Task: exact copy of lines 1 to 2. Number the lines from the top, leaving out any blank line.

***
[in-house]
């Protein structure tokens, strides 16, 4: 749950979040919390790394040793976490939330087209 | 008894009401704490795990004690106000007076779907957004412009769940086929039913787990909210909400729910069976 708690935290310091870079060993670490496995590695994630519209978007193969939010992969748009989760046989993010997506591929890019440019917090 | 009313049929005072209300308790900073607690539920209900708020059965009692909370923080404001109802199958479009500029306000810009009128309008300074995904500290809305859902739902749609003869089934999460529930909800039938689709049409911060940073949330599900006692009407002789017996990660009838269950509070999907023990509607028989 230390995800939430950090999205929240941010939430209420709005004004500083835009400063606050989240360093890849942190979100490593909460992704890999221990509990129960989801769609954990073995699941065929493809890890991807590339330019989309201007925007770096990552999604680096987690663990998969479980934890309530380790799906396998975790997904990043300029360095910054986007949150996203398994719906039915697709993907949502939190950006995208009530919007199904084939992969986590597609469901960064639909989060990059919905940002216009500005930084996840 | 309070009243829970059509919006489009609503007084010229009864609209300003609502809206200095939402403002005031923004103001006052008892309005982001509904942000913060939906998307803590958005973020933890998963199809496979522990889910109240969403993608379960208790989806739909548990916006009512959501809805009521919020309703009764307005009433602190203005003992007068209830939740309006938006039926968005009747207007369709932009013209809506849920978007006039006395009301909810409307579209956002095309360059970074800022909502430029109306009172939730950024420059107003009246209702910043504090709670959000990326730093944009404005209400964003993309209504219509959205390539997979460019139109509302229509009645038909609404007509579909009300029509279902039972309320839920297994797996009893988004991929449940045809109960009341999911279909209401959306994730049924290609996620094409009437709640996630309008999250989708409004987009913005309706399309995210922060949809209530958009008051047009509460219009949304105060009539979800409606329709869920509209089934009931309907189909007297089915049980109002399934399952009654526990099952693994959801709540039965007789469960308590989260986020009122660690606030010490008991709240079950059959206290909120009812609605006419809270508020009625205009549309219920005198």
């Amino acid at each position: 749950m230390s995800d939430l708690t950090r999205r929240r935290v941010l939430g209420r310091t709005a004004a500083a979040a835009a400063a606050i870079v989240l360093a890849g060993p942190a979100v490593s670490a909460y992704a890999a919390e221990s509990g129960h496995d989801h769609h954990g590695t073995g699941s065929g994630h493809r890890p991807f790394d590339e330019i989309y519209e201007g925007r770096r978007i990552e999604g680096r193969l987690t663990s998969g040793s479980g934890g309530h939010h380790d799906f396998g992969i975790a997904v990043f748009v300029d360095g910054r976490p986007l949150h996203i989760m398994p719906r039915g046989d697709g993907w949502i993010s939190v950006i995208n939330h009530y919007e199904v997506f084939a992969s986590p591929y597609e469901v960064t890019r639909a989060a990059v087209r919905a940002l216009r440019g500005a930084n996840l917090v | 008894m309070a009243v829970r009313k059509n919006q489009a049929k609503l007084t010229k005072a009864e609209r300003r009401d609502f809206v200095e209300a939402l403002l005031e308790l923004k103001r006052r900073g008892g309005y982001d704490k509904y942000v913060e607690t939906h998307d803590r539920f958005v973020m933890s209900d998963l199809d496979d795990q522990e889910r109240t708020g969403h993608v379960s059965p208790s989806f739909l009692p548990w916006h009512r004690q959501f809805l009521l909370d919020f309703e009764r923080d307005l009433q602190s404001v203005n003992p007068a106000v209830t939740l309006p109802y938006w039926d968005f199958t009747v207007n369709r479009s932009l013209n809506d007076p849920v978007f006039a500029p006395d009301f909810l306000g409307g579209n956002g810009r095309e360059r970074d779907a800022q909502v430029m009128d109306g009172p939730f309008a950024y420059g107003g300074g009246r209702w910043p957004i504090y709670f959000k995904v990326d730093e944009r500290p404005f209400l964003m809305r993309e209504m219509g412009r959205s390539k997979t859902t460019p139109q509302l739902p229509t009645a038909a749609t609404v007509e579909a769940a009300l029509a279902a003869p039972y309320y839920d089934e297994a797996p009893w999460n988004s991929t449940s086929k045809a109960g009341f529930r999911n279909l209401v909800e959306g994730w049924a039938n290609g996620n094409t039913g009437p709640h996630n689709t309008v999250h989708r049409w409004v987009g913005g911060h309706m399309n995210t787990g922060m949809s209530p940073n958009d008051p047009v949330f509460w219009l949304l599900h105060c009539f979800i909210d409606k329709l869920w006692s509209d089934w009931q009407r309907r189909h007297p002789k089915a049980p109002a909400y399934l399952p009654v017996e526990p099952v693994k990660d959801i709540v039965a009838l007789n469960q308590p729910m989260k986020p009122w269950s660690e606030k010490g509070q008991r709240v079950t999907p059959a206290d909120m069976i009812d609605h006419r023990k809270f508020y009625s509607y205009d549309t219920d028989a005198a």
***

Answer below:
[in-house]
């Protein structure tokens, strides 16, 4: 749950979040919390790394040793976490939330087209 | 008894009401704490795990004690106000007076779907957004412009769940086929039913787990909210909400729910069976 708690935290310091870079060993670490496995590695994630519209978007193969939010992969748009989760046989993010997506591929890019440019917090 | 009313049929005072209300308790900073607690539920209900708020059965009692909370923080404001109802199958479009500029306000810009009128309008300074995904500290809305859902739902749609003869089934999460529930909800039938689709049409911060940073949330599900006692009407002789017996990660009838269950509070999907023990509607028989 230390995800939430950090999205929240941010939430209420709005004004500083835009400063606050989240360093890849942190979100490593909460992704890999221990509990129960989801769609954990073995699941065929493809890890991807590339330019989309201007925007770096990552999604680096987690663990998969479980934890309530380790799906396998975790997904990043300029360095910054986007949150996203398994719906039915697709993907949502939190950006995208009530919007199904084939992969986590597609469901960064639909989060990059919905940002216009500005930084996840 | 309070009243829970059509919006489009609503007084010229009864609209300003609502809206200095939402403002005031923004103001006052008892309005982001509904942000913060939906998307803590958005973020933890998963199809496979522990889910109240969403993608379960208790989806739909548990916006009512959501809805009521919020309703009764307005009433602190203005003992007068209830939740309006938006039926968005009747207007369709932009013209809506849920978007006039006395009301909810409307579209956002095309360059970074800022909502430029109306009172939730950024420059107003009246209702910043504090709670959000990326730093944009404005209400964003993309209504219509959205390539997979460019139109509302229509009645038909609404007509579909009300029509279902039972309320839920297994797996009893988004991929449940045809109960009341999911279909209401959306994730049924290609996620094409009437709640996630309008999250989708409004987009913005309706399309995210922060949809209530958009008051047009509460219009949304105060009539979800409606329709869920509209089934009931309907189909007297089915049980109002399934399952009654526990099952693994959801709540039965007789469960308590989260986020009122660690606030010490008991709240079950059959206290909120009812609605006419809270508020009625205009549309219920005198």